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Elderly targeted in Kwale villages over witchcraft claims

Wednesday October 10 2018

Kilifi County Kaya Council of Elders

Kilifi County Kaya Council of Elders in a ritual to appease the dead at Kaya Kauma. They convened a meeting to discuss the brutal killing of elders by their close relatives over witchcraft claims. PHOTO | FILE | NATION MEDIA GROUP 

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There is an outcry in rural villages in Kwale County following increased attacks targeting elderly people over witchcraft claims.

Kinango security and peace committee chairman, Harrison Nyawa says there has been an increase in allegations of witchcraft in parts of Kinango and Lunga Lunga sub-counties with penalties including violence and execution.

"Accusations of witchcraft in Kinango have increased and have gained attention because of the severe impact they can have on the lives of those accused. These include deprivation of property, banishment from villages and in some cases physical violence and deaths," he said adding that those affected are the elderly.


"Two days ago, an old woman in Gandini village, Kinango Sub-County was lynched by unknown people on grounds of practising witchcraft," he said.

He said that the bloodbath is the latest in region and awakens ugly memories of tens of elderly people lynched on suspicion of practicing witchcraft.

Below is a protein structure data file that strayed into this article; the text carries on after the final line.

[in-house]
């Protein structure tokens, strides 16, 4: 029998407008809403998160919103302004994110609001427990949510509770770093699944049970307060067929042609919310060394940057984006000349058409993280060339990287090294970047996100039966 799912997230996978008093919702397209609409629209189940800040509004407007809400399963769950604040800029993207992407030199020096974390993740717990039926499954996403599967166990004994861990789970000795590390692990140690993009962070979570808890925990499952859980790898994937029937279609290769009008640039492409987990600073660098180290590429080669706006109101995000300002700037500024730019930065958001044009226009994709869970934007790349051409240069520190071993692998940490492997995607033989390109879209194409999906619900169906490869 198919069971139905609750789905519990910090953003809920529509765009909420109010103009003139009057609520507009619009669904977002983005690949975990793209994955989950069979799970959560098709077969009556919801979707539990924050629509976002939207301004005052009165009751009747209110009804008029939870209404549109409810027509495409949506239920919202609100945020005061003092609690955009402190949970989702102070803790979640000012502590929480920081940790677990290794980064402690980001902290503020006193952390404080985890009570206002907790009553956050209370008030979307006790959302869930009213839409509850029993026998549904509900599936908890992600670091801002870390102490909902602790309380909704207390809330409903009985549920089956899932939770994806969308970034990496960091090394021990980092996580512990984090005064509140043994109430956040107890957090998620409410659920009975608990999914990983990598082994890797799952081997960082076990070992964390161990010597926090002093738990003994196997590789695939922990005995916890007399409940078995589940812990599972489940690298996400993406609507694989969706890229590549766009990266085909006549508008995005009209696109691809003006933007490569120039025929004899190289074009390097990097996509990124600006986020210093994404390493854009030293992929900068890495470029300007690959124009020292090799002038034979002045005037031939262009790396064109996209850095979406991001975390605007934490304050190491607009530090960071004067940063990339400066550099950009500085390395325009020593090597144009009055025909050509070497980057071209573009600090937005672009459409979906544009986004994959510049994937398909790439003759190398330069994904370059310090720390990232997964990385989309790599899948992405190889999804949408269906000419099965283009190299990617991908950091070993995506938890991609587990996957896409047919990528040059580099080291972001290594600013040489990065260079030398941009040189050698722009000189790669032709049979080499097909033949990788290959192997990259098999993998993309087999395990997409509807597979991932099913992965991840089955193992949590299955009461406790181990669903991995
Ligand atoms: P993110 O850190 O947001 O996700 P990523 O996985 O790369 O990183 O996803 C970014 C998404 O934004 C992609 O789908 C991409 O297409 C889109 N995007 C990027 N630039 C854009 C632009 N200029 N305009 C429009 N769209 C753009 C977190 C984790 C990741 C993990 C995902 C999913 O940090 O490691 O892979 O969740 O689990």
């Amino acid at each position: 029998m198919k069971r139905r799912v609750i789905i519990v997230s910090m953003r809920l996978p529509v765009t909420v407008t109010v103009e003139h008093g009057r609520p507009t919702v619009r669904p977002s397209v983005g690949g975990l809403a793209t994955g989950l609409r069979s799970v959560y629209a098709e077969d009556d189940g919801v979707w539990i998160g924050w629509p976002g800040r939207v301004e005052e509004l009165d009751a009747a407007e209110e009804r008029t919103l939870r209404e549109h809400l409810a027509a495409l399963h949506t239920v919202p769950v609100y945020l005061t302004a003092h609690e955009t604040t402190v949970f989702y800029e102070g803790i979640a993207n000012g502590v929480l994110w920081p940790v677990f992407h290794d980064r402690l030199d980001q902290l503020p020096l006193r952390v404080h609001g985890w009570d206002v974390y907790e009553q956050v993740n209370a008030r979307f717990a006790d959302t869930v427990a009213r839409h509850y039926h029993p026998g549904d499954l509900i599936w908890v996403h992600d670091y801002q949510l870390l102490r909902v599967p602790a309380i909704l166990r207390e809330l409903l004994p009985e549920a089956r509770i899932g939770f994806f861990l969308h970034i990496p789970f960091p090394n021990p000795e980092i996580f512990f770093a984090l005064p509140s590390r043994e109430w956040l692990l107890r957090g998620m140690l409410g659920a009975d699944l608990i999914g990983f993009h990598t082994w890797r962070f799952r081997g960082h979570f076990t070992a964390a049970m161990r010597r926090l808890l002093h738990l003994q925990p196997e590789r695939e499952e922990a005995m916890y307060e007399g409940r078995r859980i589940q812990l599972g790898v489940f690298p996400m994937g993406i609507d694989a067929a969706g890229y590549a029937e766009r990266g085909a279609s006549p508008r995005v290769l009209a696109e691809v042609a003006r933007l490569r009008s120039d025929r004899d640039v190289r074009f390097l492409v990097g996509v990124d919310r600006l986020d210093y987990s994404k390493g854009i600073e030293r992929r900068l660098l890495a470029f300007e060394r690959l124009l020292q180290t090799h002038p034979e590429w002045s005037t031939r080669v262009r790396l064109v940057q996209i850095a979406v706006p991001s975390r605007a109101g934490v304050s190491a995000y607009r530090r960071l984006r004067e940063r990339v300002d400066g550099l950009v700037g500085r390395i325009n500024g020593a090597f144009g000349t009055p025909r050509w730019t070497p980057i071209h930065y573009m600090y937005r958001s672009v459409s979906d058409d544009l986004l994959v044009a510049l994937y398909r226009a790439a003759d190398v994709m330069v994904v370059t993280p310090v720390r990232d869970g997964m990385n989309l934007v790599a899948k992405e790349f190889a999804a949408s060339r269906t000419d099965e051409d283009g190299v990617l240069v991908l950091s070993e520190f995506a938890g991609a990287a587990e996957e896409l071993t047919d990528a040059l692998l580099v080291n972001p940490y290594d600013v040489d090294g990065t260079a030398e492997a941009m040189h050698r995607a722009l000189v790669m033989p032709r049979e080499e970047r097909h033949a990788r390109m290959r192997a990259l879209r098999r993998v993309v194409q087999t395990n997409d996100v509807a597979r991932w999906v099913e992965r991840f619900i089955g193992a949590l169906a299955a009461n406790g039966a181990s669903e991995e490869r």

However, authorities link witchcraft accusations to wrangles within families fuelled by land and property inheritance.

Msambweni Deputy County Commissioner Ronald Enyakasi, said there are many instances in which the elderly are accused of witchcraft in an attempt by the youngsters to inherit property and land.

"Elderly are at risk because their removal can expedite accuser's access to property," he said, adding that this has led to family break ups.


He said people with vested interests in land and property target elderly people who are too weak to defend themselves.

“Assailants usually target the elderly to forcibly acquire their land and property," he said, adding that most accusers are driven by greed and possible want to inherit their parents properties.

He said persecution of accused witches persist in poor settings in part because witchcraft can be used in communities without access to modern medicine and science to explain seemingly inexplicable instances of death and misfortune.

Mr Nyawa said the belief in witchcraft is not an issue but transformation of belief into accusations and subsequent harm is not right.

"The accusation should not continue to criminalise individuals into death traps and family break-ups," he said.